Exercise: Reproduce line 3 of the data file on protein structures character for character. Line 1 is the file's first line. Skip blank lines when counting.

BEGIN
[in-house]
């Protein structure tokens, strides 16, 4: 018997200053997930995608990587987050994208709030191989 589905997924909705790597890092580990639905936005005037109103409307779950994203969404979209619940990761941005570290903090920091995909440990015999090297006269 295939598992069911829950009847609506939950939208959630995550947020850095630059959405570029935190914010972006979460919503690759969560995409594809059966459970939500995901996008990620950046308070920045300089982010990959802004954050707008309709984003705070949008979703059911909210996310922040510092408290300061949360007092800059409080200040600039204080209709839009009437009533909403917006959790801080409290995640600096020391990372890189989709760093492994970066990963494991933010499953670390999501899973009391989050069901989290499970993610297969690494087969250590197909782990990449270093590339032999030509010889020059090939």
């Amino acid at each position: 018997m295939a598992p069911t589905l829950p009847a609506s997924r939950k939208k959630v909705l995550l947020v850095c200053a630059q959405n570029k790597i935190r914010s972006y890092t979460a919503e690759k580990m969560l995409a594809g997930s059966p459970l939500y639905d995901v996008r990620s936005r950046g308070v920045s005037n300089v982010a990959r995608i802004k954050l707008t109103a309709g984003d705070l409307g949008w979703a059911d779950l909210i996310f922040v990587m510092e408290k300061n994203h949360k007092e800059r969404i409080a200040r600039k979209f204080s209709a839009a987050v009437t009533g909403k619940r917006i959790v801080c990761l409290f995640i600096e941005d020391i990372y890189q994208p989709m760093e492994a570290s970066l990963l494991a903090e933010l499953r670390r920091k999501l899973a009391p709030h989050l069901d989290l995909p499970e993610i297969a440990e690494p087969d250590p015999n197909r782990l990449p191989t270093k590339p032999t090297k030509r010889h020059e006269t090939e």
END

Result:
């Amino acid at each position: 018997m295939a598992p069911t589905l829950p009847a609506s997924r939950k939208k959630v909705l995550l947020v850095c200053a630059q959405n570029k790597i935190r914010s972006y890092t979460a919503e690759k580990m969560l995409a594809g997930s059966p459970l939500y639905d995901v996008r990620s936005r950046g308070v920045s005037n300089v982010a990959r995608i802004k954050l707008t109103a309709g984003d705070l409307g949008w979703a059911d779950l909210i996310f922040v990587m510092e408290k300061n994203h949360k007092e800059r969404i409080a200040r600039k979209f204080s209709a839009a987050v009437t009533g909403k619940r917006i959790v801080c990761l409290f995640i600096e941005d020391i990372y890189q994208p989709m760093e492994a570290s970066l990963l494991a903090e933010l499953r670390r920091k999501l899973a009391p709030h989050l069901d989290l995909p499970e993610i297969a440990e690494p087969d250590p015999n197909r782990l990449p191989t270093k590339p032999t090297k030509r010889h020059e006269t090939e």